Matthew Miller
Sep 23, 2016

AR should mean more than a trick your phone does: Pokémon Go creator

How an April Fool's joke turned into a worldwide smash by staying true to a mission rooted in human experience.

Tatsuo Nomura
Tatsuo Nomura

SPIKES ASIA - Pokémon Go co-creator Tatsuo Nomura held a jaded industry audience rapt with a tale completely free of buzzwords but full of childlike wonder, a love of experimentation and a desire to do actual good for people.

Nomura (officially game director of Pokémon Go at Niantic Labs) started his talk by demurring that he is not an expert on innovation. And that may be true. But his straightforward recounting of the hit game's well-known origin story nonetheless conveyed principles that anyone wishing to innovate may want to emulate.

The importance of play

Nomura first experimented with turning Google Maps into playgrounds while working on the company's April Fool's Day pranks. "Wouldn't it be cool if I changed the Google Maps to look like an RPG [role-playing game], like Dragon Quest?", he recalled thinking. His own desire to build something he would enjoy, coupled with the company's famous support for such exploratory work, ended up paying off enormously.

The importance of the quick prototype

For that first April Fool's Day prank and a series of followups that led to 2014's Google Maps Pokémon Challenge, Nomura mentioned building quick demos in order to convince his immediate colleagues to adopt his plans. Even a crude representation of an idea is far more effective than a bunch of words on a slide, he said.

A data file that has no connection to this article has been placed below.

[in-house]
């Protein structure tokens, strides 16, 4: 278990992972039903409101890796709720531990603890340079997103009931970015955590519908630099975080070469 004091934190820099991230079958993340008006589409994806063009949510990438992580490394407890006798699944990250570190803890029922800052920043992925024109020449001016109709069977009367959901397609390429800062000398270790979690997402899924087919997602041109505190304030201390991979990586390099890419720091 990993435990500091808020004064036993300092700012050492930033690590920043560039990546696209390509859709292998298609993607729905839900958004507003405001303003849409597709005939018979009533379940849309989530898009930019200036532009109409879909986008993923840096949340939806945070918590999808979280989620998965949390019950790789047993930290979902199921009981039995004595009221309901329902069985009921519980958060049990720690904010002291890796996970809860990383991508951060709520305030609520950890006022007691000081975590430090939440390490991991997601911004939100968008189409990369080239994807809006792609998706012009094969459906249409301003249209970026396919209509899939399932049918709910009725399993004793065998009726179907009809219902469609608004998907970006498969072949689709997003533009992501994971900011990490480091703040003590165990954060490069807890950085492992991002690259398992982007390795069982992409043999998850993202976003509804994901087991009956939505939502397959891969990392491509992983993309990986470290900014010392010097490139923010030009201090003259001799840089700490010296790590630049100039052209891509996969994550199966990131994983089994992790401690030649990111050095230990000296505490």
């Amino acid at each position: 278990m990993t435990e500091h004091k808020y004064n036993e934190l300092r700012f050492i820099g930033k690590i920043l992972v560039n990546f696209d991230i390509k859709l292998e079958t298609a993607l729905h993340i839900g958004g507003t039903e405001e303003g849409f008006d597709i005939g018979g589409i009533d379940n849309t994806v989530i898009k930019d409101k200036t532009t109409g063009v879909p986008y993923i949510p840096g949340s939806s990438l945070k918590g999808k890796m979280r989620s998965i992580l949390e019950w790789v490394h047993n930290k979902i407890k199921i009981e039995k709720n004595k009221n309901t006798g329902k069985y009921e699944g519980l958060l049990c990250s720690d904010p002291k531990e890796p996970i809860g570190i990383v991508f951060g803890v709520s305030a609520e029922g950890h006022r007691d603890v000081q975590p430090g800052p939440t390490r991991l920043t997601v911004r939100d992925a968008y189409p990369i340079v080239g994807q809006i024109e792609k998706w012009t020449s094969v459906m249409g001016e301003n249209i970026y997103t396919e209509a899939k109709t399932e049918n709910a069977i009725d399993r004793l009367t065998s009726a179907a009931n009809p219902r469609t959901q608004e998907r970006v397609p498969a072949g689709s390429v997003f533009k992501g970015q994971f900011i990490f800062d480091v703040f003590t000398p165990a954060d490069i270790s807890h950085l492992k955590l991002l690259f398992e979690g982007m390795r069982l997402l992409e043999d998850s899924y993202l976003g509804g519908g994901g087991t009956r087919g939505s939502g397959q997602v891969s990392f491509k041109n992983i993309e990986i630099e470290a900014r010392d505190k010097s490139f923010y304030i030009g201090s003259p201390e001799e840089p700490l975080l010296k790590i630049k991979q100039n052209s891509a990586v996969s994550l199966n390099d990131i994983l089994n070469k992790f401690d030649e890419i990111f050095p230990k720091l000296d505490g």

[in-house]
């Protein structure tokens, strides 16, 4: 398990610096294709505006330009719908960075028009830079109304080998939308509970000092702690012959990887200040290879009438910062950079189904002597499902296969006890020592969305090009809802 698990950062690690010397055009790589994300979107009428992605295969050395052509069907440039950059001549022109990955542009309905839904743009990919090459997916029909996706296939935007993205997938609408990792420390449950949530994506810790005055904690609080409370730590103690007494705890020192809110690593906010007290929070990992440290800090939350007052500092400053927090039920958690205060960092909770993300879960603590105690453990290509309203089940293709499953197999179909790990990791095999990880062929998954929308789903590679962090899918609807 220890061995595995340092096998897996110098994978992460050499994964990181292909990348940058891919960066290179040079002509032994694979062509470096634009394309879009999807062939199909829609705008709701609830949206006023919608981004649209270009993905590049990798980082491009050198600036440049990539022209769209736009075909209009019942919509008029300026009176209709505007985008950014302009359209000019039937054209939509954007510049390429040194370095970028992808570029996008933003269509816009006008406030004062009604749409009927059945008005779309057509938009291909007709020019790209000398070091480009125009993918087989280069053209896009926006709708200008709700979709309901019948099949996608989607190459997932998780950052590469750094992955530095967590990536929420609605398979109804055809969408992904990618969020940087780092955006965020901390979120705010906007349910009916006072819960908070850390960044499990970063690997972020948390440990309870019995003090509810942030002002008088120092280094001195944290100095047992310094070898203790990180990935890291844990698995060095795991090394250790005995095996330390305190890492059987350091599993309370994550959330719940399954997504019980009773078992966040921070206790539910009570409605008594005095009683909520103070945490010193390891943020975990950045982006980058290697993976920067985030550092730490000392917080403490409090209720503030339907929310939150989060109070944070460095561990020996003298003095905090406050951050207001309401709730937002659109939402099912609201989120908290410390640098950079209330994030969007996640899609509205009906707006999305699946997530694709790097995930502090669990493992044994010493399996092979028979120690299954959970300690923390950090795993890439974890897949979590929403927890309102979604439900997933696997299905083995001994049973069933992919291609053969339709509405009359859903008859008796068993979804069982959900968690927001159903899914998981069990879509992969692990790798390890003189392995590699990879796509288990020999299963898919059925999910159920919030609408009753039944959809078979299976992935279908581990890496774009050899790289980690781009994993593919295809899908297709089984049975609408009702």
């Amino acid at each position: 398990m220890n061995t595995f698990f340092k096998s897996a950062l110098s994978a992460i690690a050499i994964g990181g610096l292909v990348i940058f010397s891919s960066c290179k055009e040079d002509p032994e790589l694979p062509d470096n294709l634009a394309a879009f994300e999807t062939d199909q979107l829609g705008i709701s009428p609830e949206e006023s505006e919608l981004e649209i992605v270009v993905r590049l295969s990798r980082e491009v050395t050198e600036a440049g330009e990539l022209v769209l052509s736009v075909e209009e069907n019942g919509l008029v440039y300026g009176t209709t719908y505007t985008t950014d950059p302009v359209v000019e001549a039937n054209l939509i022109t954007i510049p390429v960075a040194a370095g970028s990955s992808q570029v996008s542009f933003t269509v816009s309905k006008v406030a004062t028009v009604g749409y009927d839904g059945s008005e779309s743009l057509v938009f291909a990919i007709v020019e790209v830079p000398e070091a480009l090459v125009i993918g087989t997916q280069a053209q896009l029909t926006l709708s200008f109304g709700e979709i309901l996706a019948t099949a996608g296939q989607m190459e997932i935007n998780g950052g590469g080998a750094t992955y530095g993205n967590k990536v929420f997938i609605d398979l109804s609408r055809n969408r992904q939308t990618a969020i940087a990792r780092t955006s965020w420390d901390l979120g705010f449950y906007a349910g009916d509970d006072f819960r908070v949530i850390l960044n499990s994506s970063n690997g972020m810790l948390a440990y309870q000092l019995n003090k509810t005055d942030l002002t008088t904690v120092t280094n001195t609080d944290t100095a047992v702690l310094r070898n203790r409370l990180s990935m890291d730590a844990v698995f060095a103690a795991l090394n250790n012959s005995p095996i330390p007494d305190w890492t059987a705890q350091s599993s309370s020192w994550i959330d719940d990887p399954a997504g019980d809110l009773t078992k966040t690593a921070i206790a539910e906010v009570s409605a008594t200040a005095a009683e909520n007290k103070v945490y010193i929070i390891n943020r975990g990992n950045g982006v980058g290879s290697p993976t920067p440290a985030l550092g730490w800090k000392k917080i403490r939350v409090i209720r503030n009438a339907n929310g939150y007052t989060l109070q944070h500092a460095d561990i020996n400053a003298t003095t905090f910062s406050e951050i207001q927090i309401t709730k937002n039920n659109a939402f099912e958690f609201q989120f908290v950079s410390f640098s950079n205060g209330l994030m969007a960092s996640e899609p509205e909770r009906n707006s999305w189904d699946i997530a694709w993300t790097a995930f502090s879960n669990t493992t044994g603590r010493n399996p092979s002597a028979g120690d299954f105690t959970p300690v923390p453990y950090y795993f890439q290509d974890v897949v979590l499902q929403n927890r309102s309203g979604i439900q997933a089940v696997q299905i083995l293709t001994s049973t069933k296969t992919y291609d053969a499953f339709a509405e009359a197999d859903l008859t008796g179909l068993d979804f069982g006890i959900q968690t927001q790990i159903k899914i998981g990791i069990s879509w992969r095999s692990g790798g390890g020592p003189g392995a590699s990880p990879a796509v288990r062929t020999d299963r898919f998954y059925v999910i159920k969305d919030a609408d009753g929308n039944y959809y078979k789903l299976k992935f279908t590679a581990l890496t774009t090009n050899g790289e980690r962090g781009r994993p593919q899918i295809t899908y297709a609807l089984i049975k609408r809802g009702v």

Seizing an opportunity

"By a very odd coincidence, the Pokémon Company, the holders of the Pokémon IP, are in the same building as Google Japan," he said. "So we took the prototype to them, and they got very, very excited about the project as well."

A meaningful mission, simply expressed

Perhaps the most powerful message to come through from Nomura's talk was the importance of a clear mission that everyone can articulate, and then making sure that all decisions flow from that mission. Niantic's mission is five words: "Adventures on foot with others". And Pokémon Go got a three-word distillation: "Explore. Exercise. Socialize."
 
Everything in the game design, Nomura shared, plays into these goals, from the need to search for the creatures to the meetup aspects of Stops to the teamwork necessary in Gyms, not to mention the need to strengthen your virtual creatures by walking them.
 
This is authenticity
 
Nomura came across a humble, artifice-free person. His almost childlike thrill in having created something that so many people have enjoyed was evident. Even more so, his satisfaction at bringing people together. 
 
"The fun is how you play with others," he said simply. 
 
Nomura also explained that the game has resulted in people walking 4.5 billion kilometres, nearly the distance to Pluto, he said. (Not quite. Pluto is actually 7.5 billion kilometres away. But we're sure that milestone will be reached soon.)
 
The talk concluded with a call for people to consider the term "augmented reality" more seriously. Most people think of it as overlaying virtual stuff onto a live image of the real world on a smartphone screen.
 
But to Nomura's mind, innovators should be thinking of augmenting people's actual reality, such as giving grandmothers and their grandkids a game that they can both enjoy and talk about, or inventing a game that helps people get outside and not only get some physical activity but also enjoy the experience of meeting and interacting with others.